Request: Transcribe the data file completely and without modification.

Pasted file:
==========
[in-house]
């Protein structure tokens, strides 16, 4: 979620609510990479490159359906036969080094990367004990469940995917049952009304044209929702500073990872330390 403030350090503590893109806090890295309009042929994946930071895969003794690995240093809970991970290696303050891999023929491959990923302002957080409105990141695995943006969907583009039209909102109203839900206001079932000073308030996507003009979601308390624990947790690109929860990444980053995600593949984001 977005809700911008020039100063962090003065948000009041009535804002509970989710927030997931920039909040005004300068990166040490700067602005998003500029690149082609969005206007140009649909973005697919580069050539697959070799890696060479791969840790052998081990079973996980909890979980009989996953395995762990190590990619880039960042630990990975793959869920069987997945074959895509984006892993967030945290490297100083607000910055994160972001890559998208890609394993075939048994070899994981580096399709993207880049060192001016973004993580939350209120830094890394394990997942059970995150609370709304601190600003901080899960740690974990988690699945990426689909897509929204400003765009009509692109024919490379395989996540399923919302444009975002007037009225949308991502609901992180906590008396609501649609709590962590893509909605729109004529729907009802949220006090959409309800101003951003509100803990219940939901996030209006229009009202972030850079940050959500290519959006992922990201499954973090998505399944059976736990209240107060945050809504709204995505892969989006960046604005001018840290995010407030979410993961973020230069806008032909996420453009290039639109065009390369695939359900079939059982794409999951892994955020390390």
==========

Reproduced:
[in-house]
């Protein structure tokens, strides 16, 4: 979620609510990479490159359906036969080094990367004990469940995917049952009304044209929702500073990872330390 403030350090503590893109806090890295309009042929994946930071895969003794690995240093809970991970290696303050891999023929491959990923302002957080409105990141695995943006969907583009039209909102109203839900206001079932000073308030996507003009979601308390624990947790690109929860990444980053995600593949984001 977005809700911008020039100063962090003065948000009041009535804002509970989710927030997931920039909040005004300068990166040490700067602005998003500029690149082609969005206007140009649909973005697919580069050539697959070799890696060479791969840790052998081990079973996980909890979980009989996953395995762990190590990619880039960042630990990975793959869920069987997945074959895509984006892993967030945290490297100083607000910055994160972001890559998208890609394993075939048994070899994981580096399709993207880049060192001016973004993580939350209120830094890394394990997942059970995150609370709304601190600003901080899960740690974990988690699945990426689909897509929204400003765009009509692109024919490379395989996540399923919302444009975002007037009225949308991502609901992180906590008396609501649609709590962590893509909605729109004529729907009802949220006090959409309800101003951003509100803990219940939901996030209006229009009202972030850079940050959500290519959006992922990201499954973090998505399944059976736990209240107060945050809504709204995505892969989006960046604005001018840290995010407030979410993961973020230069806008032909996420453009290039639109065009390369695939359900079939059982794409999951892994955020390390």